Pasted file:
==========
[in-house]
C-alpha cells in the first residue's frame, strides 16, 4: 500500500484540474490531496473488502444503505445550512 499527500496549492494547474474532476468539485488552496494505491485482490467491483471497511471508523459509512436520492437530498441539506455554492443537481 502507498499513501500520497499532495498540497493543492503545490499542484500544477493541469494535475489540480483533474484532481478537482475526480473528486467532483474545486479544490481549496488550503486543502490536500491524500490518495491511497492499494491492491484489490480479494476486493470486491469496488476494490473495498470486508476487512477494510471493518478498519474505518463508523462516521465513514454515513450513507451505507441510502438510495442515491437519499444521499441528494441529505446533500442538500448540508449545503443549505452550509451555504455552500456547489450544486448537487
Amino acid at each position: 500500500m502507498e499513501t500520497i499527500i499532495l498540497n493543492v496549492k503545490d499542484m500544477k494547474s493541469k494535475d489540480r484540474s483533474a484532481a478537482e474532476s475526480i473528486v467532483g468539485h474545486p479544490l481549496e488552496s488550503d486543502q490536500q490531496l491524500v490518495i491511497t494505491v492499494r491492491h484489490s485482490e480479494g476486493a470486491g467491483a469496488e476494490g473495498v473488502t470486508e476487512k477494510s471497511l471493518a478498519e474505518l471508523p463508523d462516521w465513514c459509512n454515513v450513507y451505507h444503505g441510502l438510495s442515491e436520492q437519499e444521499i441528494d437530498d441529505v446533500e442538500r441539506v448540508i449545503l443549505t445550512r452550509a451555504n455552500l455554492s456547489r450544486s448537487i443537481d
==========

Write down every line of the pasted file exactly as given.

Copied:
[in-house]
C-alpha cells in the first residue's frame, strides 16, 4: 500500500484540474490531496473488502444503505445550512 499527500496549492494547474474532476468539485488552496494505491485482490467491483471497511471508523459509512436520492437530498441539506455554492443537481 502507498499513501500520497499532495498540497493543492503545490499542484500544477493541469494535475489540480483533474484532481478537482475526480473528486467532483474545486479544490481549496488550503486543502490536500491524500490518495491511497492499494491492491484489490480479494476486493470486491469496488476494490473495498470486508476487512477494510471493518478498519474505518463508523462516521465513514454515513450513507451505507441510502438510495442515491437519499444521499441528494441529505446533500442538500448540508449545503443549505452550509451555504455552500456547489450544486448537487
Amino acid at each position: 500500500m502507498e499513501t500520497i499527500i499532495l498540497n493543492v496549492k503545490d499542484m500544477k494547474s493541469k494535475d489540480r484540474s483533474a484532481a478537482e474532476s475526480i473528486v467532483g468539485h474545486p479544490l481549496e488552496s488550503d486543502q490536500q490531496l491524500v490518495i491511497t494505491v492499494r491492491h484489490s485482490e480479494g476486493a470486491g467491483a469496488e476494490g473495498v473488502t470486508e476487512k477494510s471497511l471493518a478498519e474505518l471508523p463508523d462516521w465513514c459509512n454515513v450513507y451505507h444503505g441510502l438510495s442515491e436520492q437519499e444521499i441528494d437530498d441529505v446533500e442538500r441539506v448540508i449545503l443549505t445550512r452550509a451555504n455552500l455554492s456547489r450544486s448537487i443537481d